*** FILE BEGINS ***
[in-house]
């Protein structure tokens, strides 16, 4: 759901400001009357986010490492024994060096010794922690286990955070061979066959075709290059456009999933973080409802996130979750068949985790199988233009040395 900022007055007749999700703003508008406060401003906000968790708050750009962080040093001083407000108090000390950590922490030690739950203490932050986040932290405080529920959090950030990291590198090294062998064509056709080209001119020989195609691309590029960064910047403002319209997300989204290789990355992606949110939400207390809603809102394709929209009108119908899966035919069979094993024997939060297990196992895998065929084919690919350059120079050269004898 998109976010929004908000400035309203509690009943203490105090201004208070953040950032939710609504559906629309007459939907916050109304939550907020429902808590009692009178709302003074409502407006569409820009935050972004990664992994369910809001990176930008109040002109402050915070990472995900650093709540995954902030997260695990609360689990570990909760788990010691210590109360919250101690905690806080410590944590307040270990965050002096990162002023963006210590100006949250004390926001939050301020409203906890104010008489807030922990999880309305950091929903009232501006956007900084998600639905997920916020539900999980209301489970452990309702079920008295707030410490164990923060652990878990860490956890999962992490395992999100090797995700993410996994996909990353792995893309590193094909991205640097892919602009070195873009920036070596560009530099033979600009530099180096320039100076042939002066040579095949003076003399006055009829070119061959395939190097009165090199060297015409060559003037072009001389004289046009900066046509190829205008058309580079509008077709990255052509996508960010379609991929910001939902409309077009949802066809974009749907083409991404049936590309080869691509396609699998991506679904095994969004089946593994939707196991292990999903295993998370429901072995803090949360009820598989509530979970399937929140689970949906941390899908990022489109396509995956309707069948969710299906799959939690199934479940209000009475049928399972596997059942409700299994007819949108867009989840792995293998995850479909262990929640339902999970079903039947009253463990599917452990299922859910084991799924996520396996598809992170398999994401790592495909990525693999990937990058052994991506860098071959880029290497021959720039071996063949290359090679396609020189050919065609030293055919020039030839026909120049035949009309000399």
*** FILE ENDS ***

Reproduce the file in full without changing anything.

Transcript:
[in-house]
């Protein structure tokens, strides 16, 4: 759901400001009357986010490492024994060096010794922690286990955070061979066959075709290059456009999933973080409802996130979750068949985790199988233009040395 900022007055007749999700703003508008406060401003906000968790708050750009962080040093001083407000108090000390950590922490030690739950203490932050986040932290405080529920959090950030990291590198090294062998064509056709080209001119020989195609691309590029960064910047403002319209997300989204290789990355992606949110939400207390809603809102394709929209009108119908899966035919069979094993024997939060297990196992895998065929084919690919350059120079050269004898 998109976010929004908000400035309203509690009943203490105090201004208070953040950032939710609504559906629309007459939907916050109304939550907020429902808590009692009178709302003074409502407006569409820009935050972004990664992994369910809001990176930008109040002109402050915070990472995900650093709540995954902030997260695990609360689990570990909760788990010691210590109360919250101690905690806080410590944590307040270990965050002096990162002023963006210590100006949250004390926001939050301020409203906890104010008489807030922990999880309305950091929903009232501006956007900084998600639905997920916020539900999980209301489970452990309702079920008295707030410490164990923060652990878990860490956890999962992490395992999100090797995700993410996994996909990353792995893309590193094909991205640097892919602009070195873009920036070596560009530099033979600009530099180096320039100076042939002066040579095949003076003399006055009829070119061959395939190097009165090199060297015409060559003037072009001389004289046009900066046509190829205008058309580079509008077709990255052509996508960010379609991929910001939902409309077009949802066809974009749907083409991404049936590309080869691509396609699998991506679904095994969004089946593994939707196991292990999903295993998370429901072995803090949360009820598989509530979970399937929140689970949906941390899908990022489109396509995956309707069948969710299906799959939690199934479940209000009475049928399972596997059942409700299994007819949108867009989840792995293998995850479909262990929640339902999970079903039947009253463990599917452990299922859910084991799924996520396996598809992170398999994401790592495909990525693999990937990058052994991506860098071959880029290497021959720039071996063949290359090679396609020189050919065609030293055919020039030839026909120049035949009309000399």